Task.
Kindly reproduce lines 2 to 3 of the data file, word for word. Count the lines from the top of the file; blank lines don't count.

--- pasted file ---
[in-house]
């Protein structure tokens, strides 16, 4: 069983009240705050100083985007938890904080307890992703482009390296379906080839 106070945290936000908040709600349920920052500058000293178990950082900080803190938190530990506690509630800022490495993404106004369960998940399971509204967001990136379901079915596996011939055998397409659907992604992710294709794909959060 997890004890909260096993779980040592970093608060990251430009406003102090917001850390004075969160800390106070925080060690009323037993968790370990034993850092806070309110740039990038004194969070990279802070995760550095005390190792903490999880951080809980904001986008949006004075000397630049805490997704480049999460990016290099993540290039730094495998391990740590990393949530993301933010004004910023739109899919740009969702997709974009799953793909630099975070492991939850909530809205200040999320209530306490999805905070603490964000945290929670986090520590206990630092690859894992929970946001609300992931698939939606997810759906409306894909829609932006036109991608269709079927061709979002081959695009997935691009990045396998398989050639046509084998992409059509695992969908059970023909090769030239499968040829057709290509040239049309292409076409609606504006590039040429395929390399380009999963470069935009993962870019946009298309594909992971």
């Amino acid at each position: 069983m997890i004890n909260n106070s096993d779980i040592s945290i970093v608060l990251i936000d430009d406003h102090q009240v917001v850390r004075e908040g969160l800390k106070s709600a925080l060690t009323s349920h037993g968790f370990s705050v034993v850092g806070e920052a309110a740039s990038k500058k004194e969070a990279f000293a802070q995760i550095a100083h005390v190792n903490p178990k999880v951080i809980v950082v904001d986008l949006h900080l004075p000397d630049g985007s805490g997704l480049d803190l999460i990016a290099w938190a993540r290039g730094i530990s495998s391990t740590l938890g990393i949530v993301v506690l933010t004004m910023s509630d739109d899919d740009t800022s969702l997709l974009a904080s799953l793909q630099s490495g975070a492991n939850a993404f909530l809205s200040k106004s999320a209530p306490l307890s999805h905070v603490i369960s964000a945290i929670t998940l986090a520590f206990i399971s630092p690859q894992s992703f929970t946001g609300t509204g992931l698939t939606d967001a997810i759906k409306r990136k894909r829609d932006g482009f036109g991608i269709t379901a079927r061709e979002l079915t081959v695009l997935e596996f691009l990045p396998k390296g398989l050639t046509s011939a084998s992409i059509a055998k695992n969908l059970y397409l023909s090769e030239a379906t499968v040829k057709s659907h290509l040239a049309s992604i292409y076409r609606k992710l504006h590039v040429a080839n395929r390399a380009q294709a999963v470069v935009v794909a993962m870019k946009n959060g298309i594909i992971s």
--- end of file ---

């Protein structure tokens, strides 16, 4: 069983009240705050100083985007938890904080307890992703482009390296379906080839 106070945290936000908040709600349920920052500058000293178990950082900080803190938190530990506690509630800022490495993404106004369960998940399971509204967001990136379901079915596996011939055998397409659907992604992710294709794909959060 997890004890909260096993779980040592970093608060990251430009406003102090917001850390004075969160800390106070925080060690009323037993968790370990034993850092806070309110740039990038004194969070990279802070995760550095005390190792903490999880951080809980904001986008949006004075000397630049805490997704480049999460990016290099993540290039730094495998391990740590990393949530993301933010004004910023739109899919740009969702997709974009799953793909630099975070492991939850909530809205200040999320209530306490999805905070603490964000945290929670986090520590206990630092690859894992929970946001609300992931698939939606997810759906409306894909829609932006036109991608269709079927061709979002081959695009997935691009990045396998398989050639046509084998992409059509695992969908059970023909090769030239499968040829057709290509040239049309292409076409609606504006590039040429395929390399380009999963470069935009993962870019946009298309594909992971």
């Amino acid at each position: 069983m997890i004890n909260n106070s096993d779980i040592s945290i970093v608060l990251i936000d430009d406003h102090q009240v917001v850390r004075e908040g969160l800390k106070s709600a925080l060690t009323s349920h037993g968790f370990s705050v034993v850092g806070e920052a309110a740039s990038k500058k004194e969070a990279f000293a802070q995760i550095a100083h005390v190792n903490p178990k999880v951080i809980v950082v904001d986008l949006h900080l004075p000397d630049g985007s805490g997704l480049d803190l999460i990016a290099w938190a993540r290039g730094i530990s495998s391990t740590l938890g990393i949530v993301v506690l933010t004004m910023s509630d739109d899919d740009t800022s969702l997709l974009a904080s799953l793909q630099s490495g975070a492991n939850a993404f909530l809205s200040k106004s999320a209530p306490l307890s999805h905070v603490i369960s964000a945290i929670t998940l986090a520590f206990i399971s630092p690859q894992s992703f929970t946001g609300t509204g992931l698939t939606d967001a997810i759906k409306r990136k894909r829609d932006g482009f036109g991608i269709t379901a079927r061709e979002l079915t081959v695009l997935e596996f691009l990045p396998k390296g398989l050639t046509s011939a084998s992409i059509a055998k695992n969908l059970y397409l023909s090769e030239a379906t499968v040829k057709s659907h290509l040239a049309s992604i292409y076409r609606k992710l504006h590039v040429a080839n395929r390399a380009q294709a999963v470069v935009v794909a993962m870019k946009n959060g298309i594909i992971s």